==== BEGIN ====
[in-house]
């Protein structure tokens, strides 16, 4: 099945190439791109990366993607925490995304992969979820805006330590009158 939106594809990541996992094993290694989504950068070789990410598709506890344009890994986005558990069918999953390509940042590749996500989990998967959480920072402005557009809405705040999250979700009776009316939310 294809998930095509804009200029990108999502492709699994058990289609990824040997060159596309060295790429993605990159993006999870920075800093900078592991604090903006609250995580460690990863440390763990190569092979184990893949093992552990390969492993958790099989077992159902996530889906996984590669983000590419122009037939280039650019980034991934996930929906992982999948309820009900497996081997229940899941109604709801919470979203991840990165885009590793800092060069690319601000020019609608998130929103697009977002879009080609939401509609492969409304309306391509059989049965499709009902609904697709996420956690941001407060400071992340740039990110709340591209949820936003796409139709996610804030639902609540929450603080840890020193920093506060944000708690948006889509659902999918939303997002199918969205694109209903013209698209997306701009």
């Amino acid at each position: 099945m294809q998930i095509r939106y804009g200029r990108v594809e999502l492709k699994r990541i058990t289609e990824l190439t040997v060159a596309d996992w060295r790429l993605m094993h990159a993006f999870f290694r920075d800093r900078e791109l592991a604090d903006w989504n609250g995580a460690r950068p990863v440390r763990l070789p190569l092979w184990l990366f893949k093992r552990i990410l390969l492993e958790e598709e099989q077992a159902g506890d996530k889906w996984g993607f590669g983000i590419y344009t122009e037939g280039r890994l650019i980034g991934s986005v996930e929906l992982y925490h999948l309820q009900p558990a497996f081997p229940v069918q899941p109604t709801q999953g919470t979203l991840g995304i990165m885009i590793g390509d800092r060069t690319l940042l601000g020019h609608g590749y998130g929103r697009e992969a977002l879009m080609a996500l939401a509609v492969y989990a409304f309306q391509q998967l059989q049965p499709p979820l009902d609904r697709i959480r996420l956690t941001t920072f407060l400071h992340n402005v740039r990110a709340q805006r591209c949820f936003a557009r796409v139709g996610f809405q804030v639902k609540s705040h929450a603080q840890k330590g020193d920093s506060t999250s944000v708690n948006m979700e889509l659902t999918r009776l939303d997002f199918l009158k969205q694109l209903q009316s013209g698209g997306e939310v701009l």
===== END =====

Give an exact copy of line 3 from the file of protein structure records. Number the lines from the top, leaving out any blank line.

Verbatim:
């Amino acid at each position: 099945m294809q998930i095509r939106y804009g200029r990108v594809e999502l492709k699994r990541i058990t289609e990824l190439t040997v060159a596309d996992w060295r790429l993605m094993h990159a993006f999870f290694r920075d800093r900078e791109l592991a604090d903006w989504n609250g995580a460690r950068p990863v440390r763990l070789p190569l092979w184990l990366f893949k093992r552990i990410l390969l492993e958790e598709e099989q077992a159902g506890d996530k889906w996984g993607f590669g983000i590419y344009t122009e037939g280039r890994l650019i980034g991934s986005v996930e929906l992982y925490h999948l309820q009900p558990a497996f081997p229940v069918q899941p109604t709801q999953g919470t979203l991840g995304i990165m885009i590793g390509d800092r060069t690319l940042l601000g020019h609608g590749y998130g929103r697009e992969a977002l879009m080609a996500l939401a509609v492969y989990a409304f309306q391509q998967l059989q049965p499709p979820l009902d609904r697709i959480r996420l956690t941001t920072f407060l400071h992340n402005v740039r990110a709340q805006r591209c949820f936003a557009r796409v139709g996610f809405q804030v639902k609540s705040h929450a603080q840890k330590g020193d920093s506060t999250s944000v708690n948006m979700e889509l659902t999918r009776l939303d997002f199918l009158k969205q694109l209903q009316s013209g698209g997306e939310v701009l």